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Old 03-14-2012, 12:23 PM
 
Location: Pueblo - Colorado's Second City
10,271 posts, read 11,675,519 times
Reputation: 3097

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^
I don't think its off topic at all.

Its personal preference. I like the look and feel of Kentucky Blue Grass in my yard and I am not a real big flower person. Sure I have some flowers around my patio and they look nice but I would not want them in the main part of my yard. As I call it my yard is my little oasis in the dessert and I spend time and money and since I happen to live in a city that has enough water I consider myself lucky.
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Old 03-14-2012, 03:33 PM
 
10,092 posts, read 14,200,665 times
Reputation: 10198
No possible comment any longer.
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Old 03-14-2012, 04:06 PM
 
Location: Wherabouts Unknown!
7,509 posts, read 11,238,861 times
Reputation: 8393
hey joss...have you thought of moving to Kentucky? You could have acres and acres of blue grass, irrigate the crap out of it, and you'd fit right in. No one would get on your case. You could enclose you nice Kentucky blue graas lawn with a white picket fence and let the sprinklers run all day and night with no concern of running out of water. Heck, in Kentucky theres' enough rain that wouldn't even have to irrigate it. Funny thing how Momma Gaia grows bluegrass lawns in a water rich state like Kentucky, and didn't put the bluegrass in an arid state like Colorado. But what does Mother Nature know! Mankind knows better, especially when defending a personal preference. I'm joshing with you joss!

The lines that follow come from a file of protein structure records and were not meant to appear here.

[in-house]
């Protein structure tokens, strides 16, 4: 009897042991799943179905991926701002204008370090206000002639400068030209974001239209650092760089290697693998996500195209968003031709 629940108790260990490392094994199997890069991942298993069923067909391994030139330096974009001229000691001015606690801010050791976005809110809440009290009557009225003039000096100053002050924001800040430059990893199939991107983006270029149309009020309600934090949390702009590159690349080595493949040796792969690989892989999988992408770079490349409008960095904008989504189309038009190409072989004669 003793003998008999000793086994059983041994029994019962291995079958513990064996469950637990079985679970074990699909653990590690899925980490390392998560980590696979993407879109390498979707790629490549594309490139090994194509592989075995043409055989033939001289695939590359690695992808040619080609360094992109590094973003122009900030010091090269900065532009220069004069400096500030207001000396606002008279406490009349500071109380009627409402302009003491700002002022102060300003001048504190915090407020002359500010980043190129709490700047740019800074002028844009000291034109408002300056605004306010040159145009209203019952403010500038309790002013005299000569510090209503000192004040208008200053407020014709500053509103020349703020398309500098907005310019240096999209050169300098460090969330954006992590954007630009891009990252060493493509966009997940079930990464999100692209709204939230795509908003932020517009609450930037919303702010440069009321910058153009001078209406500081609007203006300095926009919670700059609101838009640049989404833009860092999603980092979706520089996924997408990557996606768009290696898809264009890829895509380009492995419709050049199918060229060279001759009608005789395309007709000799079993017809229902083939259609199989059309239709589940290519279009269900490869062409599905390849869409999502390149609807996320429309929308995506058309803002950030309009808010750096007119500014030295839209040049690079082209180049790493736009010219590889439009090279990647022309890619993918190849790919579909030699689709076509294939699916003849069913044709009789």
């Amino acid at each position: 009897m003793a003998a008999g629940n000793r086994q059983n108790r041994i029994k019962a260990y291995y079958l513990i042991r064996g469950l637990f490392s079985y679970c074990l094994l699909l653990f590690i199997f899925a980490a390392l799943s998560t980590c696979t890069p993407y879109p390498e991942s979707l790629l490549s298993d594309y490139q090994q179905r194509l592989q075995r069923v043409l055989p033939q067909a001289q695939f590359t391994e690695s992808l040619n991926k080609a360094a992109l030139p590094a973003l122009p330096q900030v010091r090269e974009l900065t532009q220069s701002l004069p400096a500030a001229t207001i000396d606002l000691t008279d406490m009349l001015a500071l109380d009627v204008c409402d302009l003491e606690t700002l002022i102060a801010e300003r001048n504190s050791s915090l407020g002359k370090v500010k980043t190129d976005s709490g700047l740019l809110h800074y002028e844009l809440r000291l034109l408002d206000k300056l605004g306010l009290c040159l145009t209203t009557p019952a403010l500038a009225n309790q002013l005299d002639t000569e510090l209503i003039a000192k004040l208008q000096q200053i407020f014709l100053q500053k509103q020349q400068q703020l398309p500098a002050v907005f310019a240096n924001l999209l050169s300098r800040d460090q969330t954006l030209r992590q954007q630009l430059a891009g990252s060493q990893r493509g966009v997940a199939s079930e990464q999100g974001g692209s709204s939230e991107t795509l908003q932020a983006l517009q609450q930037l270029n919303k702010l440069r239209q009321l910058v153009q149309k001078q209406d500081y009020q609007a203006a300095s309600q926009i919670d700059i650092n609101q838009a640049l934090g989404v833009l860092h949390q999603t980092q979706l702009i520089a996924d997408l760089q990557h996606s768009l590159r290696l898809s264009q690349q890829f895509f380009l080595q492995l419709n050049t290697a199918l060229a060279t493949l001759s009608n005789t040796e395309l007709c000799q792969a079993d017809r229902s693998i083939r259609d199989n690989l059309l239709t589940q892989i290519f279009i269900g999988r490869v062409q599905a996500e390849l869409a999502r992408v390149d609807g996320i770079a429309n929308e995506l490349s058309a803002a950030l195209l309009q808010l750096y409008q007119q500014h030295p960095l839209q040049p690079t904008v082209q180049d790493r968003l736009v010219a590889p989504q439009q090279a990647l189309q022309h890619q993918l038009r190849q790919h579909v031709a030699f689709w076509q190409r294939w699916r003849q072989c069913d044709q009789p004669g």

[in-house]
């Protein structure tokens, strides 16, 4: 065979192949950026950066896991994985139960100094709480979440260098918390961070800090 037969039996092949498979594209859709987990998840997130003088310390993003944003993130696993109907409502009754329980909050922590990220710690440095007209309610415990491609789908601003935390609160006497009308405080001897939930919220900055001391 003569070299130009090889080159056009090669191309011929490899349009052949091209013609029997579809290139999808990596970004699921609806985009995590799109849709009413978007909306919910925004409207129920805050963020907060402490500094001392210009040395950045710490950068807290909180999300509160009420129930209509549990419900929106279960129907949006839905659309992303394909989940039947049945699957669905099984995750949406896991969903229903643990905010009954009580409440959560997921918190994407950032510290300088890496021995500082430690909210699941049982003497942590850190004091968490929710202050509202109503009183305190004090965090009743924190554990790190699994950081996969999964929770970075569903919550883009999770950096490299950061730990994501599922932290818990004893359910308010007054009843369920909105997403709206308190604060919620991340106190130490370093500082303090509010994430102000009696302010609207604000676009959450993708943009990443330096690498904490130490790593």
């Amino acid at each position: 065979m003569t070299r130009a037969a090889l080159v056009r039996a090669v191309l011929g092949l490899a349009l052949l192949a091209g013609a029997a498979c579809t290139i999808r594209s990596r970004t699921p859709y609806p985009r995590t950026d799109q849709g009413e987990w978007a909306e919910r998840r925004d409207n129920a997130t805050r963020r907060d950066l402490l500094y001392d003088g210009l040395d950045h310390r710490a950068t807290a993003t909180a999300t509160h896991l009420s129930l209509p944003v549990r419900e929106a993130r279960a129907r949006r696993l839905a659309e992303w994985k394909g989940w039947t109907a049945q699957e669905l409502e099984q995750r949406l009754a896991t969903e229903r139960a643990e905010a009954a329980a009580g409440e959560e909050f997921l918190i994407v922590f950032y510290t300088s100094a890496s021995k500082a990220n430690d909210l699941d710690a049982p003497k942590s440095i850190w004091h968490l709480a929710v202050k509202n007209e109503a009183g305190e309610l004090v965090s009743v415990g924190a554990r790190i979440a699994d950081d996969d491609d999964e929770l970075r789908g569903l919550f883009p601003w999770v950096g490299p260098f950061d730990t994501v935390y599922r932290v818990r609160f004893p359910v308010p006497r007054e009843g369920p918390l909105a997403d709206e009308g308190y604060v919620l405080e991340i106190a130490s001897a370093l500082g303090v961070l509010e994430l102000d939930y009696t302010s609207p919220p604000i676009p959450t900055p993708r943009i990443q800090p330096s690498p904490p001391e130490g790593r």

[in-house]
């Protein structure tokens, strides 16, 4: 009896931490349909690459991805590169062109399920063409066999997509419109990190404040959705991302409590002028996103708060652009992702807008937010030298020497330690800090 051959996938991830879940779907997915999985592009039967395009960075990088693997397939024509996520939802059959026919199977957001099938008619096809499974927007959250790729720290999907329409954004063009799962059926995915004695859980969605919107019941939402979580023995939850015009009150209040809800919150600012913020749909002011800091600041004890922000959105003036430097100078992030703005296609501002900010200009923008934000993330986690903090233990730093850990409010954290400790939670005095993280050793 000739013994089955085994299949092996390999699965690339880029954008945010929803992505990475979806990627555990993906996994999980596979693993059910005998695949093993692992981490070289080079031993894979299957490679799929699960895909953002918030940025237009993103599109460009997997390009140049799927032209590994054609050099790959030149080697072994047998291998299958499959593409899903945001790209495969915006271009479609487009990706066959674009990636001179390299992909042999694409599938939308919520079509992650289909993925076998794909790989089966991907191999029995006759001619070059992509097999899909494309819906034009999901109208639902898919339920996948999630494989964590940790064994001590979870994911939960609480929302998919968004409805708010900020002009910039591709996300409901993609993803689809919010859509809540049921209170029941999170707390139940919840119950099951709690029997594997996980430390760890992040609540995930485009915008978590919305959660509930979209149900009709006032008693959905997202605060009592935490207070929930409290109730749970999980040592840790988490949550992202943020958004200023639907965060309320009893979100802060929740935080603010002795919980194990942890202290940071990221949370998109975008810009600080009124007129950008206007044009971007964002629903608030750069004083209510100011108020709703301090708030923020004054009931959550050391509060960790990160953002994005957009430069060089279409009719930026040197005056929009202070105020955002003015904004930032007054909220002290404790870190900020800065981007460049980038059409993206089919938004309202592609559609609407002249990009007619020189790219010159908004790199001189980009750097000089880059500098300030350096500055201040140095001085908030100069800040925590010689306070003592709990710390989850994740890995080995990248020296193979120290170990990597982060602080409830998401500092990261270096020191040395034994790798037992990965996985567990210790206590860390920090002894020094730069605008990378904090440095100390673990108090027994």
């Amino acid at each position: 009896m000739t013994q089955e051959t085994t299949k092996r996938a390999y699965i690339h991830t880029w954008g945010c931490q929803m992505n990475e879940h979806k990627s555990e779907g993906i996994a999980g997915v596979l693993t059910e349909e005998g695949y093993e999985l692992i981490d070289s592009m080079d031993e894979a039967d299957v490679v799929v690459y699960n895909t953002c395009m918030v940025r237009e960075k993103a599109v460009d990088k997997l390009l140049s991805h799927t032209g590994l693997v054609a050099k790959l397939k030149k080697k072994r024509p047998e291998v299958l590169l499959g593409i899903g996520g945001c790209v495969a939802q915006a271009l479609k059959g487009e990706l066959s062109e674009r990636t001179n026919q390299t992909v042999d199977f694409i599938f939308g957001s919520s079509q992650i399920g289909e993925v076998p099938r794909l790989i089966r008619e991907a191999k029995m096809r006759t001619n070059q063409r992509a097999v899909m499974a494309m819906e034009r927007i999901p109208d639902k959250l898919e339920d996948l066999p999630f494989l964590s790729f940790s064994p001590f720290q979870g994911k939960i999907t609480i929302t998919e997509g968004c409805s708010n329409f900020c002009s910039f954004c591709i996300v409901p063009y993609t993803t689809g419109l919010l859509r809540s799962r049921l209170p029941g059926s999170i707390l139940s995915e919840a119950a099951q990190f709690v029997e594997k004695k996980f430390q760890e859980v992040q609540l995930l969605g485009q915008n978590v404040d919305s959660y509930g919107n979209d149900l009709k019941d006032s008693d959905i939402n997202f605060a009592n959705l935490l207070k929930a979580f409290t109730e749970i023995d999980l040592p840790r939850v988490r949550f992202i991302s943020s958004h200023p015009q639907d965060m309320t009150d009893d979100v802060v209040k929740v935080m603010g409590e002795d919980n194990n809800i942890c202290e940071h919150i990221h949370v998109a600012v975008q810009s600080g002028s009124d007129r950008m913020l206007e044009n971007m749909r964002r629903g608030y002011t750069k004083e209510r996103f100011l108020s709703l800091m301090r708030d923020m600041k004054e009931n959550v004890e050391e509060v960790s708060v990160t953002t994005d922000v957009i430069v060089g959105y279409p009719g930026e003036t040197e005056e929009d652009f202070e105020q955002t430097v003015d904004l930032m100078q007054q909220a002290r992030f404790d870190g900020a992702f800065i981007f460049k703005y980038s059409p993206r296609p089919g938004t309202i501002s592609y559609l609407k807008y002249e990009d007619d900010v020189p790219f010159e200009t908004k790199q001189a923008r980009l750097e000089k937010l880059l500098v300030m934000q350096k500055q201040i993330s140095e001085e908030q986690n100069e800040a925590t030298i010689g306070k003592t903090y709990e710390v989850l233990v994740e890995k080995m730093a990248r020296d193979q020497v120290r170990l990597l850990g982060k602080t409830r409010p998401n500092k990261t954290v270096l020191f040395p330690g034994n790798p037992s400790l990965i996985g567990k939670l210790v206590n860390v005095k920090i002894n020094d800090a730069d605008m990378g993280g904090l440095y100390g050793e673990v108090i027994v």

Last edited by CosmicWizard; 03-14-2012 at 04:17 PM..
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Old 03-14-2012, 06:05 PM
 
Location: Midland, TX
120 posts, read 73,982 times
Reputation: 132
Quote:
Originally Posted by Josseppie View Post
^
I don't think its off topic at all.

Its personal preference. I like the look and feel of Kentucky Blue Grass in my yard and I am not a real big flower person. Sure I have some flowers around my patio and they look nice but I would not want them in the main part of my yard. As I call it my yard is my little oasis in the dessert and I spend time and money and since I happen to live in a city that has enough water I consider myself lucky.
*Shrugs* Ripping out the bluegrass will save you a lot of money in the long run, and I can guarantee you that the rates for water will go through the roof long before Pueblo ever completely runs out of water.

I don't want to condemn you for your decision. In fact I consider you to be one of the more likable posters here because of your "optimism against all odds" attitude towards things, but I truly feel that irrigated lawns are the greatest waste of water in the history of human civilization: